Wigan's non-urgent hospital waiting lists are getting longer

More patients joined the waiting list for routine treatment at Wigan’s hospitals in September, figures show.

Thursday, 2nd December 2021, 4:55 am
Updated Thursday, 2nd December 2021, 10:28 am
Waits for routine treatments in Wigan are on the up

The King’s Fund health think tank warned the NHS is “on its knees”, as the number of people waiting to start treatment across England reached another record high.

NHS England figures show 35,256 patients were waiting for non-urgent elective operations or treatment at Wrightington, Wigan and Leigh NHS Foundation Trust (WWL) at the end of September – up from 33,708 at the end of August.

This was also 28 per cent more than in September 2020, when there were 27,455 patients on the waiting list.

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WWL deputy chief executive Mary Fleming

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The median waiting time from referral to treatment was 13 weeks in September, compared to 13 weeks a year previously. Nationally, 5.8 million people were waiting to start treatment at the end of September – the highest number since records began in August 2007, and the 12th successive record high.

Of them, 12,491 had been waiting longer than two years – more than four times the 2,722 patients waiting this long in April.

WWL deputy chief executive Mary Fleming said: “The safety of our patients is one of our top priorities and our staff continue to work extremely hard to ensure we can increase the number of patients we see and treat on a daily basis.

“It’s vitally important that we balance the pressures of urgent and elective care as we head into the winter months, which is why we are protecting COVID-19 secure sites such as Wrightington Hospital to make sure patients can continue to receive the treatment they need. Our staff continue to work extremely hard to ensure we can maintain the number of patients we can see and treat on a daily basis, and with that said, I would urge everyone to keep their appointments when offered or inform us in advance if they no longer need an appointment or wish to re-arrange.”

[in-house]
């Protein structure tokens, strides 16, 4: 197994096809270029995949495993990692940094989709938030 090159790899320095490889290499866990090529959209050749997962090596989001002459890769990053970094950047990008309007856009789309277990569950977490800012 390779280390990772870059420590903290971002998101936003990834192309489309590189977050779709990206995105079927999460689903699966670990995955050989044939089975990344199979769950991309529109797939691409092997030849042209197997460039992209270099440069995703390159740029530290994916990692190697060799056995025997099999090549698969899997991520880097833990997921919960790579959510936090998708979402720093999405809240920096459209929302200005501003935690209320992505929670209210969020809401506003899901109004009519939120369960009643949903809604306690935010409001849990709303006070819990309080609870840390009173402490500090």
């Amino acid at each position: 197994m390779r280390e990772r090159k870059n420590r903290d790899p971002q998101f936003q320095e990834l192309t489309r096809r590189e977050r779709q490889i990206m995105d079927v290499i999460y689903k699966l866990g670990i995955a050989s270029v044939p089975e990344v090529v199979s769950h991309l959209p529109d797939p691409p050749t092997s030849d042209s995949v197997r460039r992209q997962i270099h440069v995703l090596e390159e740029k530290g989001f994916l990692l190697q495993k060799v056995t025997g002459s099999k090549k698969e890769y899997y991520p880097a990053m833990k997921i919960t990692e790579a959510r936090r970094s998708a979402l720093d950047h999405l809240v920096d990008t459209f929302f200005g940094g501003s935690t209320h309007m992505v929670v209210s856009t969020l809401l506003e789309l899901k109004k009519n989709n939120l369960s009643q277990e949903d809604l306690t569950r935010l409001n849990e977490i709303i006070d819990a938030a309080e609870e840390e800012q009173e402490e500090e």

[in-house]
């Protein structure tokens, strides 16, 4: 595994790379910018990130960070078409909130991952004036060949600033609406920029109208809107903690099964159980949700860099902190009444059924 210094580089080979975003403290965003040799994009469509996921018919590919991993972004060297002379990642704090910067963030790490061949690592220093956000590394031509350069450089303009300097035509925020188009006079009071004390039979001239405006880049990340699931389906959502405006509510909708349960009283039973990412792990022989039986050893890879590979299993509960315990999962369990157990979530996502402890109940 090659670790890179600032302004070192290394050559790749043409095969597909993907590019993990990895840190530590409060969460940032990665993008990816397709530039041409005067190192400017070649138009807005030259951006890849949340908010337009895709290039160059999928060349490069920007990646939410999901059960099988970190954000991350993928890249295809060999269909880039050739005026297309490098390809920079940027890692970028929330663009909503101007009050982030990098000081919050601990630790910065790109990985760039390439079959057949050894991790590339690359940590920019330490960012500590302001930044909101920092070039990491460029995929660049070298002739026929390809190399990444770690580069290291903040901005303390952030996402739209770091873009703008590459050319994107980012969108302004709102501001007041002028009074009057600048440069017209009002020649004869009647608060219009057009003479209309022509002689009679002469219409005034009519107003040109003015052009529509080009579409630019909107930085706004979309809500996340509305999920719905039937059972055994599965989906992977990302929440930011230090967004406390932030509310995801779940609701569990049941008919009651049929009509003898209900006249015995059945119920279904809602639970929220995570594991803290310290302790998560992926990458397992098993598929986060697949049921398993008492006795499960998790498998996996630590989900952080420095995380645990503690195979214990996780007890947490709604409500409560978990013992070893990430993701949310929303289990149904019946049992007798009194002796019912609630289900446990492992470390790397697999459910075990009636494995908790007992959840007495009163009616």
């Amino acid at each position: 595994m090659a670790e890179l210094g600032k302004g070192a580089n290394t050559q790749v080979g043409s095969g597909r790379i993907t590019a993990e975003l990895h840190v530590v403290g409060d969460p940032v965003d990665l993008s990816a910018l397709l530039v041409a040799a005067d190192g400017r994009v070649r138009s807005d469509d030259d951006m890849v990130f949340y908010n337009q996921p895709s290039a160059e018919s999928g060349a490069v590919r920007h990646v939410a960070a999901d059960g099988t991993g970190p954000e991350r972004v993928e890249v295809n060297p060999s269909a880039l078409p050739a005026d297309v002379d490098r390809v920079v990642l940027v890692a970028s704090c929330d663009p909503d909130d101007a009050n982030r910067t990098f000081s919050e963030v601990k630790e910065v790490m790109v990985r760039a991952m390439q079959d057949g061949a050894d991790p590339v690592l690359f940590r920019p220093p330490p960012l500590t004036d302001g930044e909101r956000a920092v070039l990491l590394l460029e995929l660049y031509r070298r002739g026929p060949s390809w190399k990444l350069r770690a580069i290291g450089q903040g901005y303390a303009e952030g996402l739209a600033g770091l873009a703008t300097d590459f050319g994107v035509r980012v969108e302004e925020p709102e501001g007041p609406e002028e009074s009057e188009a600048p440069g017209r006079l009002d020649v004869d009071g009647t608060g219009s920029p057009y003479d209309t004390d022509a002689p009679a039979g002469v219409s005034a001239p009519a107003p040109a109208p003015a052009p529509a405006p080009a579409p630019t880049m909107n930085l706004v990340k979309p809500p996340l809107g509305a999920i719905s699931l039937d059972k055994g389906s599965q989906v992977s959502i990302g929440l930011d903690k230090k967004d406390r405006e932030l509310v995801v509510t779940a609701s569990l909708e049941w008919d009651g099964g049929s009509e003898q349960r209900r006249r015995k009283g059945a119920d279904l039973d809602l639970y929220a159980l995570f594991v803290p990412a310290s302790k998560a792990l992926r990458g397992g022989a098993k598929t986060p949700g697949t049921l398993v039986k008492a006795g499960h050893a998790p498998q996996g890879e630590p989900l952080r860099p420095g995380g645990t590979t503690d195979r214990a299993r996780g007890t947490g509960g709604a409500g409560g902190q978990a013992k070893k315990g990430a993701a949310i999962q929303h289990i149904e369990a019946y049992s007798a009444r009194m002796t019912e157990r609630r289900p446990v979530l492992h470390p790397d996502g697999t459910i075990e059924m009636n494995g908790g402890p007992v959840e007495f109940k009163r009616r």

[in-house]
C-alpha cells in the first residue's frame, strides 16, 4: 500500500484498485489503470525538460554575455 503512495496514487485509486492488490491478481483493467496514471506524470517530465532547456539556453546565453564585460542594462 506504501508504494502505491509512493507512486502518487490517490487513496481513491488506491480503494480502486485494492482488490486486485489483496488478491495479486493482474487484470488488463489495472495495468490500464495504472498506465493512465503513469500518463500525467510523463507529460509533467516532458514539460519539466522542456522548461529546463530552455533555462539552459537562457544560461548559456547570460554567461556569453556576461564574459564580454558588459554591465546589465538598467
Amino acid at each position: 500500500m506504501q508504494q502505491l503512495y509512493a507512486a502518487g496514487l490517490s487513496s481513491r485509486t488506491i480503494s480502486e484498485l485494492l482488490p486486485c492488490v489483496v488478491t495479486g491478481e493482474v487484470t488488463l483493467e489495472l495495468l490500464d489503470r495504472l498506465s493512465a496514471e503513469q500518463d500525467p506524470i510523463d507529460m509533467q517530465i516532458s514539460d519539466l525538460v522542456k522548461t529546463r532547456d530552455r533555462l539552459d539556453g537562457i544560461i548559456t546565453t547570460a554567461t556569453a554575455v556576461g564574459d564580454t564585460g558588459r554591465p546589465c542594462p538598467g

Deborah Ward, senior analyst at the King’s Fund, said: “The stats reveal the worst performance since current records began for ambulance calls, A&Es and waits for planned hospital care.

“In a normal year any one of these would ring alarm bells; taken together before winter has even begun, they suggest a health and care system running hot for such a sustained period whilst still dealing with Covid-19, it is now on its knees.”

The Health Foundation said patient care was being impacted by delays to cancer treatment, record waits for ambulances and A&E, and an overstretched workforce.

Tim Gardner, senior fellow at the Health Foundation, added: “The Government has said that the NHS is under ‘sustainable pressure’, but it would be extraordinary to look at what’s happening in the NHS right now and claim that it is sustainable.”

Separate figures show 1.4 million patients in England were waiting for a key diagnostic test in September – the highest number since records began in January 2006.

At WWL, 9,040 patients were waiting for one of 15 standard tests, such as an MRI scan, non-obstetric ultrasound or gastroscopy at this time.

Of them, 2,043 (23 per cent) had been waiting for at least six weeks.

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